However, environmental legislations have also adversely affected other aspects of the economy and society as a whole, most notably, on the business practice of private enterprises. There is a school of thought that believes that environmental regulations are designed to fulfill a specific sociopolitical agenda and are not supported by hard science, and instead, are driven by emotions and a flawed sense of idealism. As a result, many claim that American businesses are losing their competitive edge over their international rivals in the face of more onerous and stringent environmental laws and enforcements. It also drive operating costs up, leading to slower expansion and job-creation rates.

In The New Holy Wars: Economic Religion vs. Environmental Religion in Contemporary America, author Robert H. Nelson posits that these two competing ideology represents a form of secular religion, dogmatic and unyielding in its belief to the point where facts no longer play a part in the decision-making process.



2012 Democratic Presidential Nominee
Current President of the United States

Barack Obama

Presidential Candidate Barack Obama

Obama Position on the Environment

• Obama said, "So we have a choice to make. We can remain one of the world's leading importers of foreign oil, or we can make the investments that would allow us to become the world's leading exporter of renewable energy. We can let climate change continue to go unchecked, or we can help stop it. We can let the jobs of tomorrow be created abroad, or we can create those jobs right here in America and lay the foundation for lasting prosperity."

• Obama is working towards reducing the carbon pollution which he sees as a threat to our climate and will perpetuate the dependence on fossil fuels. Obama lists out his policies to close the carbon loophole and imposing stringent measures on carbon polluters.

• Obama believes that carbon pollution can be put at check through a market based cap. This is not only an environmentally friendly measure, but will address certain energy challenges too. The income that is generated in the process of closing the carbon loophole will be returned to the people, especially those families, communities and business which are vulnerable.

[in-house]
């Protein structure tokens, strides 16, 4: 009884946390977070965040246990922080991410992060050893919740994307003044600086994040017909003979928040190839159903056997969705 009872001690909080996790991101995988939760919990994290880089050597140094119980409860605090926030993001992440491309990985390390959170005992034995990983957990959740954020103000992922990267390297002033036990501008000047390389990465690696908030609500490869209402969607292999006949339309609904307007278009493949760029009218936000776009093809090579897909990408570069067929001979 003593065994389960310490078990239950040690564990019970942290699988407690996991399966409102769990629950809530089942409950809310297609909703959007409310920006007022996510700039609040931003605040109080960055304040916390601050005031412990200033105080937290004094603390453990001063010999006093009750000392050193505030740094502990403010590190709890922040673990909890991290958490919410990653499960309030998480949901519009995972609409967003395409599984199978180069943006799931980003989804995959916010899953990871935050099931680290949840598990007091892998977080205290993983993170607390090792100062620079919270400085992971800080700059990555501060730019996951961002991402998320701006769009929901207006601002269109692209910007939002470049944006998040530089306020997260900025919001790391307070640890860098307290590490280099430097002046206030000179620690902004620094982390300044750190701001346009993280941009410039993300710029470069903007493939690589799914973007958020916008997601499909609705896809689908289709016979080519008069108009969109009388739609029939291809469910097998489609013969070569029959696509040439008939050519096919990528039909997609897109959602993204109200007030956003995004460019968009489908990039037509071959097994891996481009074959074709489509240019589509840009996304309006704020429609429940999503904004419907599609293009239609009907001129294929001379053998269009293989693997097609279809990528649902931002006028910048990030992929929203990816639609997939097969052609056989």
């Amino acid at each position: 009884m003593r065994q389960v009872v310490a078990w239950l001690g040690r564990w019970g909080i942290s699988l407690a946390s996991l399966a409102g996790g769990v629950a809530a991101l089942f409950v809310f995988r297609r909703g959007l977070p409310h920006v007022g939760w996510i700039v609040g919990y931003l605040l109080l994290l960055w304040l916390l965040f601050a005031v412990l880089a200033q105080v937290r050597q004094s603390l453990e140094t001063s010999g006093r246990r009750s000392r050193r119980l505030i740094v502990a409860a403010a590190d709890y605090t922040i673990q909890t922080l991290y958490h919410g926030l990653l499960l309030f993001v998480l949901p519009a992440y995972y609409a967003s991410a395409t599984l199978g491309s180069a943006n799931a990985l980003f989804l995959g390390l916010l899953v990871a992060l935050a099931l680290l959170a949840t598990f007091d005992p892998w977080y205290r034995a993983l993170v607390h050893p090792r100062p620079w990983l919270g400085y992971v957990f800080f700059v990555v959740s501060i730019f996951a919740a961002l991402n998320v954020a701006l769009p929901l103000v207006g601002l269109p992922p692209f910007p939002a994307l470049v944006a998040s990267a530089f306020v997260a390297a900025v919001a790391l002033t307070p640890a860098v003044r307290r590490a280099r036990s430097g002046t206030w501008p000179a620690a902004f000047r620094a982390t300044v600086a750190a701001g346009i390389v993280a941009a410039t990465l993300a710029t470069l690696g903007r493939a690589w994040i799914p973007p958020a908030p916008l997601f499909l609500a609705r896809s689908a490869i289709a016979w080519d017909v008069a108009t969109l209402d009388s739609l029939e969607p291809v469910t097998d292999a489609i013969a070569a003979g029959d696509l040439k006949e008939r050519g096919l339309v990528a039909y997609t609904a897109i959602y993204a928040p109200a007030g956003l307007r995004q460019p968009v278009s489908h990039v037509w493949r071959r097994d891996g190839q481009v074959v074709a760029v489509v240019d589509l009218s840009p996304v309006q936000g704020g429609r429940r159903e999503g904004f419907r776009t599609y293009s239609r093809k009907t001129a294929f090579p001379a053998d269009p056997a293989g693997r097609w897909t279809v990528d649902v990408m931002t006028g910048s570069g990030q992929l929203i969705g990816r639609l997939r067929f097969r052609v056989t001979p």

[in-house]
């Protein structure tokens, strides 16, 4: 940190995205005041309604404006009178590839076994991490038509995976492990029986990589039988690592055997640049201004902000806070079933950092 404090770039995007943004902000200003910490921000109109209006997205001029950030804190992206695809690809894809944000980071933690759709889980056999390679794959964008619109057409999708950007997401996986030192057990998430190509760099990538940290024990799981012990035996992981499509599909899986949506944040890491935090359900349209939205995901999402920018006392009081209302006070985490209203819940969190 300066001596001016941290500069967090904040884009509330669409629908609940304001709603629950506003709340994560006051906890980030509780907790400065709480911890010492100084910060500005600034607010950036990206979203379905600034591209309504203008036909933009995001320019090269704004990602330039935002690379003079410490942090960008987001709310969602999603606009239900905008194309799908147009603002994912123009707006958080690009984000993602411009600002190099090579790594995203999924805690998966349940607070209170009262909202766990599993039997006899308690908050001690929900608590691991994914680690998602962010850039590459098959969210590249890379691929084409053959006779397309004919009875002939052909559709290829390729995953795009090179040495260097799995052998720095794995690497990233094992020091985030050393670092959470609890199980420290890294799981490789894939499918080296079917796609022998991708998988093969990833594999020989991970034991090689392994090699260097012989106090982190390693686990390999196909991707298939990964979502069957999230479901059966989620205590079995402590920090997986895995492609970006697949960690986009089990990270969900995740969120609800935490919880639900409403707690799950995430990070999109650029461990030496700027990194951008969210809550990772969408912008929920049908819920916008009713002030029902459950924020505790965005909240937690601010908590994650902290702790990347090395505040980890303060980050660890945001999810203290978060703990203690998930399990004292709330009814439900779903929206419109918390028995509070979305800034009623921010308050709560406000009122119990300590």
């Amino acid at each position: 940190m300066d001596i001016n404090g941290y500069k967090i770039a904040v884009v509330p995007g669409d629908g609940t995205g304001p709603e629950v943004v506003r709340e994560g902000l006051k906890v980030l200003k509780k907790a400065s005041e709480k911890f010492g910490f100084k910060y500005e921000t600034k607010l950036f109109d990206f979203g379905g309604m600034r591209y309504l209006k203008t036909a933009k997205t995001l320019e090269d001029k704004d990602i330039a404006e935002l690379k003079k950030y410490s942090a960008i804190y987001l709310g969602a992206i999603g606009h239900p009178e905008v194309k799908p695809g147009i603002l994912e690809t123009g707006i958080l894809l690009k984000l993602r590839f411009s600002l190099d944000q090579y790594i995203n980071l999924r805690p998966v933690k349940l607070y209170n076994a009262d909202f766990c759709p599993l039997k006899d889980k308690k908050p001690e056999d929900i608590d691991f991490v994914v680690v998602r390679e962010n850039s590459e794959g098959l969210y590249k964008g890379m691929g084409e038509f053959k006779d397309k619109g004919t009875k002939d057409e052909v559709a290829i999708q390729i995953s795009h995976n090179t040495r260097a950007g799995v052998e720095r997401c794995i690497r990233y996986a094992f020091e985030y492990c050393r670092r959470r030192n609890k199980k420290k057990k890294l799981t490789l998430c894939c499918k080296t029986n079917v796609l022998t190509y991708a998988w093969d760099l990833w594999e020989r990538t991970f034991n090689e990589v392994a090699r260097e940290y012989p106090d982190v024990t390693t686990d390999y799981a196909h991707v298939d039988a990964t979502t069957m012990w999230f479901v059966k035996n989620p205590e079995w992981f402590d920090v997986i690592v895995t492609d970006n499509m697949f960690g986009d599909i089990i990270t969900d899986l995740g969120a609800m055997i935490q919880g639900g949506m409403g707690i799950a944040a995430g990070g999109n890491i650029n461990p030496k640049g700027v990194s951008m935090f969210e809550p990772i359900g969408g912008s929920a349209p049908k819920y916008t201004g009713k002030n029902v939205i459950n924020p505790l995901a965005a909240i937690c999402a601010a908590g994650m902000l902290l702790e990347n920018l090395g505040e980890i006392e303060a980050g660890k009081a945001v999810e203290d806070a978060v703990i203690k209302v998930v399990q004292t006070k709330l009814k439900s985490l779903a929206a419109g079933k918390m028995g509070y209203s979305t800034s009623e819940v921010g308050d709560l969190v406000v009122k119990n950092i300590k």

• Obama also exhorted to save the future generations from a catastrophe of global proportions by spelling out an energy plan wherein the carbon dioxide emissions will be reduced.

• "We've been talking about climate change in Washington for years and energy independence and efficiency for years," Obama said. "But no matter how many scientists testified about greenhouse gases, no matter how much evidence that they're threatening our coasts and endangering our weather patterns, nothing happened with global warming until now."
Obama's profile, official website and positions on the issues

2012 Republican Presidential Nominee
Former Governor of Massachusetts

Mitt Romney

Presidential Candidate Mitt Romney

Romney Position on the Environment

• Romney is of the opinion wherein the solution to our environmental problem lies in adopting a market approach. While solving the environmental challenges, we should also be supporting growth.

• Rather than establishing mandates, the United States should harness its power of innovation to enhance the alternative energy sources and discover innovative technologies that will help use the energy more efficiently.

• Romney gives importance to achieving the target of energy independence so that it can free itself from its enslavement to oil rich countries at the same time becoming an economic and military superpower. This will require a series of measures that will include energy efficiency to be adopted and conservation.

• The nation will also need to develop and harness alternate sources of energy such as nuclear energy, biodiesel, ethanol along with exploiting more domestic sources of oil such as Outer Continental Shelf and Arctic National Wildlife Refuge.

• Romney believes the nation will also have to invest a lot in research and innovation. The areas that will need heavy investment include fuel technology, power generation and materials science. There needs to be an emphasis on clean technology and more efficient power generation.

• Mitt Romney is against the Kyoto Protocol believing that it will result in jobs leaving the United States.

• Romney is also criticized for flip-flopping on the environmental question. He was blamed for subjecting his will to the likes of big companies.
Romney's profile, official website and positions on the issues




Declared 2012 Republican Presidential Candidate

Matt Snyder

Presidential Candidate Matt Snyder

Snyder Position on the Environment

The U.S. has more respect for the environment than any other oil producing country. Snyder supports letting the U.S. produce the majority of its own fuels. Handing the task to foreign nations is the worst thing that could happen to the world’s environment.

More on Snyder  

Declared 2012 Republican Presidential Candidate

Vern Wuensche

Presidential Candidate Vern Wuensche

Wuensche Position on the Environment

• Vern Wuensche believes a cost benefit analysis should be performed before passing any environmental regulation.

• He opposes any form of cap and trade regulation.

• Wuensche believes that unrefutable evidence of global warming should be required before passing any related laws.

• He believes that property owners should be properly compensated for the loss of their property due to environmental regulations.

• He believes we should properly manage and protect out national forests.

More on Wuensche